For our first goal, Ozzie collected a lazy pass from RSL, looked up the pitch, quickly passed to Molino who immediately served Quintero running at full pace towards the net with defenders behind him. After faking out the keeper, Quintero bobbled his possession, but scored with the outside of his right foot. This was a clinical counterattack. MNUFC pounced on the opponent’s mistake, passed quickly while the defense has lost its shape and left the rest to Darwin’s creativity.

(WATCH) Quintero’s equalizer

For the second goal in this game, Metanire, diving desperately, cleared a ball out of defense landing at the feet of two RSL players. Shockingly enough, the RSL players tripped over each other and the ball fell open for Quintero to collect. Quintero dribbled down the pitch with Molino up ahead, facing only two defenders. In a rush of poor judgement, but with a dash of good luck, Quintero nutmegged his defender for a brace. Quintero could have opted to pass to an open Molino with a better chance for a goal. This possession paints a clear picture of Quintero’s strike first, pass later mentality.

Here are two terms here for the newly initiated fan. A nutmeg refers to player passing a ball between an opponents legs. A brace is a soccer term for a player’s second goal scored in a single game.

(WATCH) Quintero’s nutmeg goal

The final score is the best representation of the team’s identity. Metanire, in his all-star fashion, broke from defense on the right side of the pitch. Quintero turned on his jets, running full speed ahead, ready to outrun the two defenders surrounding him for a third scoring chance. Ethan Finlay smartly anticipated an alternative play, beat his defender and was wide open in the center of the pitch. Metanire’s wide vision saw the better chance and brilliantly served Finlay across the open expanse. Finlay calmly collected the ball and picked the right spot to score with his left foot. I hope Finlay bought Metanire a nice dinner that night.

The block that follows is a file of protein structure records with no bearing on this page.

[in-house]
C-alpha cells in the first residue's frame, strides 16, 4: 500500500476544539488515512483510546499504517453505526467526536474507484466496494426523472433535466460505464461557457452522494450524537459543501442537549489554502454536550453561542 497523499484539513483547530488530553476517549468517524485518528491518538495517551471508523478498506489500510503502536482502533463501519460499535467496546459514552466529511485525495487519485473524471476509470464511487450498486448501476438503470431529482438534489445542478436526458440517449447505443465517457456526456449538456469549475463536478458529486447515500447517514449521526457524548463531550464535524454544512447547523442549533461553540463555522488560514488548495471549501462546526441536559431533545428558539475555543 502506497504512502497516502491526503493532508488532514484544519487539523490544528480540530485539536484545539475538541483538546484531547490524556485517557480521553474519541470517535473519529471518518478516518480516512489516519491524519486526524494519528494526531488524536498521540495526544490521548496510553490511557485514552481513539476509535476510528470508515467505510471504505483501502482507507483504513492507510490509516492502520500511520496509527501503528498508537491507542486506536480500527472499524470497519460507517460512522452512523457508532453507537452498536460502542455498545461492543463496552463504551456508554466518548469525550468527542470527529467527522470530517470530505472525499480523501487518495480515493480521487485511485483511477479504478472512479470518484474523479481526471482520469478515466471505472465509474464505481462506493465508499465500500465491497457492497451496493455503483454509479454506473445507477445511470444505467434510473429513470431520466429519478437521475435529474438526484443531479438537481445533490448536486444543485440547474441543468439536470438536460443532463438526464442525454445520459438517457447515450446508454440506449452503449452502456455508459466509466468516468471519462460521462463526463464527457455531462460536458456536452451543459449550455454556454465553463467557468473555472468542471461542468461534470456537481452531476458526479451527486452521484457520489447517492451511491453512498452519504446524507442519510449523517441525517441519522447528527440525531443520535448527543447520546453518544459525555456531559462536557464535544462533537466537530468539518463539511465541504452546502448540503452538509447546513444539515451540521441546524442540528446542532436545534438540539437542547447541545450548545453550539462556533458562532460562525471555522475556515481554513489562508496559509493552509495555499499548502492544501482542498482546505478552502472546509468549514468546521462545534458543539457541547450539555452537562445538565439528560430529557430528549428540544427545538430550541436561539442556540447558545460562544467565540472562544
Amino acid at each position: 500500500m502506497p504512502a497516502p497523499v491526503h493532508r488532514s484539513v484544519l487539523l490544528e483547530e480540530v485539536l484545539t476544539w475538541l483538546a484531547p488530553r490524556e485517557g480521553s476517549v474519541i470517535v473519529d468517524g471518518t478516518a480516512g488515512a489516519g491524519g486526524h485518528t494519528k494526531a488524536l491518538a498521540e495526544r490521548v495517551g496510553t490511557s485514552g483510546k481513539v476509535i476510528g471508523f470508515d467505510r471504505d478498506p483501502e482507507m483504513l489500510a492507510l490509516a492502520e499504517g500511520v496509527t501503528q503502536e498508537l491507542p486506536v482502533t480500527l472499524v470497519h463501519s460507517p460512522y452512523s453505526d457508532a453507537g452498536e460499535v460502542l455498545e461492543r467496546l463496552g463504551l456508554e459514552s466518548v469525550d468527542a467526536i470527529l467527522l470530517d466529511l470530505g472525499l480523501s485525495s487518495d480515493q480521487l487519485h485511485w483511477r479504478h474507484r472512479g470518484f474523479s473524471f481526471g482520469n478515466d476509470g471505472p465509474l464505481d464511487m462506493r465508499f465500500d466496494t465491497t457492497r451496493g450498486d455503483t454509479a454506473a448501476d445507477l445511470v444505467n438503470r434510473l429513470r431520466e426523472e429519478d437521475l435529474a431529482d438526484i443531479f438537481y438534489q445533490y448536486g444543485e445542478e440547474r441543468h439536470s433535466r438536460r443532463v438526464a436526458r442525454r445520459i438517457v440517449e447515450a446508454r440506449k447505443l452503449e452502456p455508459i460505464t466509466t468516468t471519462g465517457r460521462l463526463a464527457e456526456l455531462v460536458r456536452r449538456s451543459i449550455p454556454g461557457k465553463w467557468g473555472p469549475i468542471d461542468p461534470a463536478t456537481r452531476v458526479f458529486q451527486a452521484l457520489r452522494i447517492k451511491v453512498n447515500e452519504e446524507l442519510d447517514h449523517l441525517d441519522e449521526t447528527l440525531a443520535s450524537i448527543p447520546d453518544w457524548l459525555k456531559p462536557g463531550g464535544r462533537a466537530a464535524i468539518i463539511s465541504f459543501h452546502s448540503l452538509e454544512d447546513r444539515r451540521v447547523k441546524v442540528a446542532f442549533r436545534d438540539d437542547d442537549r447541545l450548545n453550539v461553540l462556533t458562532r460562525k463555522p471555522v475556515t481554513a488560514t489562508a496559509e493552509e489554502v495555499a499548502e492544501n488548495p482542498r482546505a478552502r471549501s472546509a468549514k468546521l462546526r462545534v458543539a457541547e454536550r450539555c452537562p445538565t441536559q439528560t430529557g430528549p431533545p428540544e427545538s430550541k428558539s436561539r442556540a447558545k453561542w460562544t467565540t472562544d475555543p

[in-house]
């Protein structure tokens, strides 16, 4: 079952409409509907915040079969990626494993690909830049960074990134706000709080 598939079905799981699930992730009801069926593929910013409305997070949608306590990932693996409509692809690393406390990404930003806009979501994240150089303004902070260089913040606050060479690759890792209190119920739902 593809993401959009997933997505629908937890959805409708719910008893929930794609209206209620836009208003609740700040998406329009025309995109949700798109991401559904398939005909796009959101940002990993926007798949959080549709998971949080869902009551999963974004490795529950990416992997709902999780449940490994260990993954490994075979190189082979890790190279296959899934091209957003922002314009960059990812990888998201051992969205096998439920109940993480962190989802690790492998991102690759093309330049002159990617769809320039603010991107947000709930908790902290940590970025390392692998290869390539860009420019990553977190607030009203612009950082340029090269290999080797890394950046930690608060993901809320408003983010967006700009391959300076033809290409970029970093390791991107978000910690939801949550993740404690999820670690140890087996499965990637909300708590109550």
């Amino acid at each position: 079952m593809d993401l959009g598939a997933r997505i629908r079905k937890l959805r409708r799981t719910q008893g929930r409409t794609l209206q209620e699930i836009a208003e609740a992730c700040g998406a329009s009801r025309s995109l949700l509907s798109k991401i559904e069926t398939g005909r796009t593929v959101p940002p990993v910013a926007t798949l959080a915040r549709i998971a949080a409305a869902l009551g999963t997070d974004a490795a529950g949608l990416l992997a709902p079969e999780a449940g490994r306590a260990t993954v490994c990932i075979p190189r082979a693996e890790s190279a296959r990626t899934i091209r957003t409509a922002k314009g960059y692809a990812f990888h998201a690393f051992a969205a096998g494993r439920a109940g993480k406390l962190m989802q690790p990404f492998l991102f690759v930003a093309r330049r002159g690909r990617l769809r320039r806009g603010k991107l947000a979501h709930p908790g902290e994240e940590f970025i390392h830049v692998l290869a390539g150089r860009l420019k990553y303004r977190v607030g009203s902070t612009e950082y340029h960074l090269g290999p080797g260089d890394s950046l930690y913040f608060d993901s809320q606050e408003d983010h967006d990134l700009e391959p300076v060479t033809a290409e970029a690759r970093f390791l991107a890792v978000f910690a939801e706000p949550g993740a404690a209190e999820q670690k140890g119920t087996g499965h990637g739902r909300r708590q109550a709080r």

When watching the highlight, stick to the end to chuckle and enjoy Finlay’s botched celebration and how he takes it out on the corner flag. While speed is Finlay’s calling card, I would argue that his ability to be in the right place at the right time is his finest strength. I am baffled that MNUFC exposed Finlay to be selected in the expansion draft earlier this offseason.

(WATCH) Ethan Finlay extends Minnesota’s lead

With that simplistic analysis, it appears some, but not all, players fit Heath’s system. Contrary to where we were in our first MLS season, I would advocate that MNUFC now has a defined system and a core of players to build around, but has some critical puzzle pieces missing. Looking back, the glow of an inaugural MLS season softened the chaos of a team discovering their newly signed player’s capabilities and a coach assessing performance under bright lights. It’s comforting that in Year Four, we know what to expect tactically and can debate offseason moves in context of our identity. Our team’s tactical identity also gives us clues as to why MNUFC traded Quintero, despite his scoring prowess.

With the announcement of Adrian Heath’s expanded role to include scouting and procuring players, it’s a clear signal that MNUFC is confident in Heath’s tactics. By giving Heath a direct hand in player selection, he can build the team to fit his desired tactical identity. When opponents speak of our tactics and how they will react accordingly, then we will know we’ve arrived in the MLS as an upper echelon team. However, we are not there yet. One thing will be certain in 2020, it will be hard for Heath to shirk accountability. This will be Heath’s team in 2020 and he will rise or fall with it.

As offseason signings are announced, we will be back here on E Pluribus Loonum to discuss the new players’ fit into Heath’s system.

COYL